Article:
2. 2. European Journal of Business and Management www.iiste.orgISSN 2222-1905 (Paper) ISSN 2222-2839 (Online)Vol 4, No.16, 2012raising investments, better technology and managerial know-how as well as enhanced foreign direct investment (Udoka &Anyingang, 2010). Mergers and acquisitions have been found to provide an engine for economic growth and development.Also, the Central Bank of Nigeria (CBN) has recognized that all over the world and, given the internationalization offinance, size has become an important ingredient for success in the globalized world (Soludo, 2004). The last few yearshave witnessed the creation of the world’s banking groups through mergers and acquisitions. Flowing from this, the CBNstipulated that the only legal modes of consolidation allowed are mergers and outright acquisitions/take over and a numberof incentives promoted for this (Okagbue and Aliko, 2004). It should be noted that Corporate restructuring has been necessitated by the persistent desires by corporate entitiesto remain solvent or viable regardless of their respective economic environments. To say the least, Corporate restructuringare borne out of new realities which emphasize the synergy of resources for maximum profitability. In the Nigerian banking sector, the urge to merge, combine or acquire another business entity came into focus withthe failures of several financial institutions due to the parlous state of the economy. The poor state of the economynecessitated the enactment of certain government policies/strategies that might keep existing companies afloat and enhancegrowth and development. Empirical information reveals that economic forces, either external (regulatory inducement) or internal (marketinducement) are theoretical basis and / or driving forces of mergers. Agreeing with this position, the Federal Reserve Bankof San Francisco (FRBSF) Economic letter stated that four economic forces largely drive banks to merge. First, is theeconomics of scale which shows the relationship between the average production cost per unit of output and productionsvolume; Secondly, is the economics of scope, thirdly, the potential for risk diversification, and fourthly, the bankmanagements personal incentives (Ekaete, 2004). The main motivation behind business combination is to maximizeshareholder’s value which is best achieved through mergers and acquisitions (M & A) and also contribute to the exploitationof economics of scale as well as altering the centers and peripheries of capital formation activities. Mergers and acquisitionsadd value to the economy if they generate additional economic rents – some competitive edge that other companies can’tmatch and the target company’s mangers can’t, achieve on their own. How do these positive externalities connect with animpact on the determinants of economic growth and development, particularly given that mergers and acquisitions come inwaves? Therefore, the basic problem for this study is establishing how and to what extent banking sector mergers andacquisitions could contribute significantly to the economic growth and development of the country. The incidence of highlevel of unemployment, high cost of goods and services, non availability of funds to the real sector of the economy andsystemic bank failures are critical issues in Nigeria, which mergers and acquisitions are capable of solving. Thus, the broad objective of this paper is to examine the effect of corporate restructuring and economic growth inNigeria. The specific objectives are: (i) To examine the structure, rational, legal and regulatory environment for mergers and acquisitions; (ii) To determine the economic benefits, cost and challenges of mergers and acquisitions in the Nigerian banking sector, (iii) To assess the relationship between mergers and acquisitions and the determinants of economic growth and development in Nigeria. To achieve these objectives, the study is divided into five but coordinated sections. Section one is the introduction.This is followed closely by the literature review which elucidates the opinions and stance of eminent scholars on corporaterestructuring. The third section captures the research methodology, indicating the step by step approach on which theresearch is built on. The fourth section is on the analysis of data relating to corporate restructuring in the Nigerian Bankingindustry. The remaining section of the paper draws some managerial implications that emerge from the discussions.1.1 Research HypothesisHo: Mergers and acquisitions of banks do not have any significant impact on economic growth and development in Nigeria.2.0 Theoretical consideration/literature review There are several literatures on financial system development and economic growth the world over. There has notbeen any direct correlation between mergers and acquisitions and economic growth and development, particularly indeveloping countries. Mergers and acquisitions is a financial development strategy. Thus, this study draws inspiration fromthe financial repression hypothesis. This is based on the seminal works of Mckinnon (1973) and Shaw (1973) which holdthat financial development correlates with economic development and growth and that banks have great influence ongrowth and development in a developing economy. Accordingly, all the regimes of banking sector reforms in Nigeria areroutinely preceded with an assessment of the theory of financial development and the relationship between financialintermediation and economic growth and development, based on the Mckinnon-Shaw Banking intermediation paradigm.The efficient functioning of a nation’s economy depends on the strength of its financial system (CBN, 2005). Of the major 2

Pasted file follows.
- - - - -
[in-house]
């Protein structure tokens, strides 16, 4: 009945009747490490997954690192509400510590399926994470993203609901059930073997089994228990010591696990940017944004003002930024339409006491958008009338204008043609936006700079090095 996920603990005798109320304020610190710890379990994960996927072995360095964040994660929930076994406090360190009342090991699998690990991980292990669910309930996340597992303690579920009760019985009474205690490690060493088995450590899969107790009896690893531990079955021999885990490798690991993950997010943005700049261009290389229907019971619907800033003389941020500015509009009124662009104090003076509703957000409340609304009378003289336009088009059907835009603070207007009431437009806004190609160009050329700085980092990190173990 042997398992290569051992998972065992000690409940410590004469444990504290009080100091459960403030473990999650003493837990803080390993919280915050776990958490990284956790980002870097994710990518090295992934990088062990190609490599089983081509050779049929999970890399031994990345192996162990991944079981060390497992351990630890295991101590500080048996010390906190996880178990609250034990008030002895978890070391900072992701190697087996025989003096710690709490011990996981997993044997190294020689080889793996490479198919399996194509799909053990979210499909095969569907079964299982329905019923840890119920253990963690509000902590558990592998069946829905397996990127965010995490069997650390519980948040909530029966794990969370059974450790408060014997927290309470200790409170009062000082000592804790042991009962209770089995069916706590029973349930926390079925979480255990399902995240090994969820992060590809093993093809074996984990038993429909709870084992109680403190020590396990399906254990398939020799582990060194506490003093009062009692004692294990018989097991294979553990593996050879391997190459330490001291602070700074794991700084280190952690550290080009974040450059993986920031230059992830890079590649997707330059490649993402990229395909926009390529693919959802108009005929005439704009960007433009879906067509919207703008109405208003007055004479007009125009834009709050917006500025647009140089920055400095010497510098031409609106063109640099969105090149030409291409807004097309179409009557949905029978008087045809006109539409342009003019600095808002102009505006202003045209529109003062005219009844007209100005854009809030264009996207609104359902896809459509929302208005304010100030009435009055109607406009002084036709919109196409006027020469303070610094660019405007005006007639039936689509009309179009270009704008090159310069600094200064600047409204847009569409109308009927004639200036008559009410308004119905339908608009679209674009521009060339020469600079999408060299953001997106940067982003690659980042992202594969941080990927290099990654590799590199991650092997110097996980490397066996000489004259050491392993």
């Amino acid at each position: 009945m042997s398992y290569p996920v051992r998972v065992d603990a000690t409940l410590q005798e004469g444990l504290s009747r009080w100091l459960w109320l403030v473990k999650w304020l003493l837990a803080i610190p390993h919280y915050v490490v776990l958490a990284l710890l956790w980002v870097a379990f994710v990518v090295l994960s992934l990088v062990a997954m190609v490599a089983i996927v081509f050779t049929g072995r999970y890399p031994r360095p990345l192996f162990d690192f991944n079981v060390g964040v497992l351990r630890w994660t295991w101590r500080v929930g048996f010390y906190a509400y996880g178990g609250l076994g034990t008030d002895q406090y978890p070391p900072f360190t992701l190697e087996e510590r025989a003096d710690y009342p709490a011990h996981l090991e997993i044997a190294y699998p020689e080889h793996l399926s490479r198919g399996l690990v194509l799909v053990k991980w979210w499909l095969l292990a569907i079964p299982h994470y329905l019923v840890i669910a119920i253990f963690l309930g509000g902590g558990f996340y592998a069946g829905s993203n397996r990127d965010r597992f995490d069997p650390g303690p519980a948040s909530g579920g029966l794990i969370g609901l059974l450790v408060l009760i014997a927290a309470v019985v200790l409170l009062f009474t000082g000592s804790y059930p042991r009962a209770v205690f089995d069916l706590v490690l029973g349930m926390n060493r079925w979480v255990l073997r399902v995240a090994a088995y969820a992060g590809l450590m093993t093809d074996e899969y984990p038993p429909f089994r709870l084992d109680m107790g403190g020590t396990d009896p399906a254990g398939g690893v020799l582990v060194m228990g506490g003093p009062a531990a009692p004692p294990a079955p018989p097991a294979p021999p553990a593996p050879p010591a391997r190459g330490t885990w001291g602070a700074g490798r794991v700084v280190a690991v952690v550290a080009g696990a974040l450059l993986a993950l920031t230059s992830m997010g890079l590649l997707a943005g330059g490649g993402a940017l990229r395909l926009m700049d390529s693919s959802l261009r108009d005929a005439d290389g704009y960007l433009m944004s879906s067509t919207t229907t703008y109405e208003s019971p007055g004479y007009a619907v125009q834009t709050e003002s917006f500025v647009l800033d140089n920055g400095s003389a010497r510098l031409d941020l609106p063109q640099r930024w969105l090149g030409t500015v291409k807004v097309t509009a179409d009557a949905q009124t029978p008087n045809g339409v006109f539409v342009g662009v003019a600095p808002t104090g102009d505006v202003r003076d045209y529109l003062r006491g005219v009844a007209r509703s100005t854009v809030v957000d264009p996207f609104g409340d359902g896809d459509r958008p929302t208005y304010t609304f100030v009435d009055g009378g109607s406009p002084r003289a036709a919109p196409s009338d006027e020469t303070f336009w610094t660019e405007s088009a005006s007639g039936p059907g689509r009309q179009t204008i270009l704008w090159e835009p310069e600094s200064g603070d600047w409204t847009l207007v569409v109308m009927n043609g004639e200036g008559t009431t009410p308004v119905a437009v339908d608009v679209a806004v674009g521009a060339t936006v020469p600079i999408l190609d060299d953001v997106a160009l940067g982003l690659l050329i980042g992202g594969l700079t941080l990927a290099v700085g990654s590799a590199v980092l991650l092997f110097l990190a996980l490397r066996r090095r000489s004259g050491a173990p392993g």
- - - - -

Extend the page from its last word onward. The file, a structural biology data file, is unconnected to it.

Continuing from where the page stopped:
3. 3. European Journal of Business and Management www.iiste.orgISSN 2222-1905 (Paper) ISSN 2222-2839 (Online)Vol 4, No.16, 2012players in Nigeria’s financial system, banks are foremost and highly visible. All human activities are usually characterizedby successes and failures and Nigerian banks not exception. A lot of companies have failed, others stagnated and yet manysurviving ones are trying to adapt to competition, systemic weakness and macroeconomic instability, by engaging in quite alot of survival measures such as re-organization/restructuring, retrenchments, diversification mergers and acquisitions, etc.(Odukoya, 2000) According to the Central Bank of Nigeria (CBN, 2004), bank merger is a reorganization process involving thecoming together of two or more banks whereby a new bank with a new legal status (the successor bank) is created and themerger banks are simultaneously liquidated. All the rights and the obligations of the merged banks pass to the Successorbank. This is done because of the widely held view that the mergers and acquisitions would help to develop the financialsystem, strengthen the balance sheets of banks and promote supply driven economic growth by curtailing financial marketimperfections and frictions (Patrick, 1966). There is a two-way relationship between financial development and economicgrowth (Greenwood and Jovanovich, 1990). Additionally, the financial activity of mergers and acquisitions produces an“information effect” which ensures that ex-ante information about possible investment and capital opportunities are madeavailable to lesson, even though not necessarily wipe out, the effects of asymmetric information (Levine, 2004). Given thatthe primary purpose of banks (financial system) is to effectively intermediate between surplus and deficit economic units,there is a general agreement among economists that a well functioning banking sector stimulates economic growth (Levine,1997), through capital accumulation (Hick, 1969) and technological innovations (Schumpeter, 1911), Prior to the adoptionof mergers and acquisitions model regulators, many banks fail to show capacity for risk assessment, loan portfoliomonitoring, active pursuit of savings mobilization, and active liquidity and liability management. Mergers and acquisitionshave, in some cases, resulted in incentive to increase efficiency, Lower Loan-Loss ratio, curtail costs of financialintermediation and increase investment in information capital which is crucial for the development of the financial system(World Bank, 1994). Theoretically, this was expected to lead to increased volumes of savings and investment, increasedefficiency of investments, long-term economic growth. Economic growth was then expected to support the growth of thefinancial sector in order to facilitate the process of savings mobilization and the allocation of (credit) finance to the realsector for productive investment (Shaw, 1973). The agency theory according to Jensen and Meckling (1976), stated that agency problems arise when institutionsmerged and served to reduce agency costs borne by the majority of owners. A variant of agency problem is themanagerialism theory of conglomerate mergers. The theory holds that managers are motivated to increase the size of theirfirms in the belief that management compensation is a function of the size of the firm, and that the agency problem is notsolved but that merger activity is a manifestation of the agency problems of inefficient, external investment by managers offree cash flow. Jensen (1987) defines free cash flow as cash flow in excess of the amount required to fund all projects thathave positive net present values when discounted at the applicable cost of capital, such free cash flow, he continued, mustbe paid out to shareholders of the firm is seen to be efficient and to maximize value of shareholders. Iyiegbuniwe (1995)gave a similar view to Jensen’s theory in what he referred to as the “unused debt capacity” motive for mergers andacquisitions. According to him, some companies do not use as much debt as they ought to, thus, creating unused debtcapacity which would make such companies attractive for acquisition. The acquirer companies can profitably utilize theunused debt capacity to finance the takeover and generate increased earnings, and thereby maximize the wealth ofshareholders, which inexorably, leads to improved economic well-being. Further studies by Goetzmann (2009) revealedthat there were appreciable increments in employment in the years after the 2004-2005 regulator-induced bankconsolidation in Nigeria. Those who initiate mergers and acquisitions usually premise their actions on economic or business considerations.More often that not, an economy under recession provides compelling reasons for a company to seek a merger with the hopethat the combined enterprise will stand a better chance of weathering the storm. Furthermore, dire economic conditions, aspresented in Nigeria of the early 1980’s expose the weak and inefficiently managed companies to take-over bids. For Earland Fisher III (1986), companies merge with a number of objectives in mind, and before a decision on a merger oracquisition is taken, a list of precise criteria are drawn up, against which to evaluate whether a potential target is a suitableor unsuitable candidate for acquisition. They gave a number of motives for mergers which are similar to the theoriesproffered by Weston, Chung and Hoag (1990): differential managerial efficiency, inefficient management, operating andfinancial synergy, pure diversification, strategic realignment to changing environments, undervaluation of target companies;information and signaling; agency problems and managerialism; free cash flow hypothesis ; market power; taxconsideration and redistribution.3.0 Research Methodology This study is on the assessment of the effect of corporate restructuring in the banking industry and economicGrowth in Nigeria, 1990-2009. Secondary data were obtained from the CBN statistical bulletin of various years. The datawould be tabulated, analysed, interpreted and tested in order to facilitate valid conclusion on the effect of corporate 3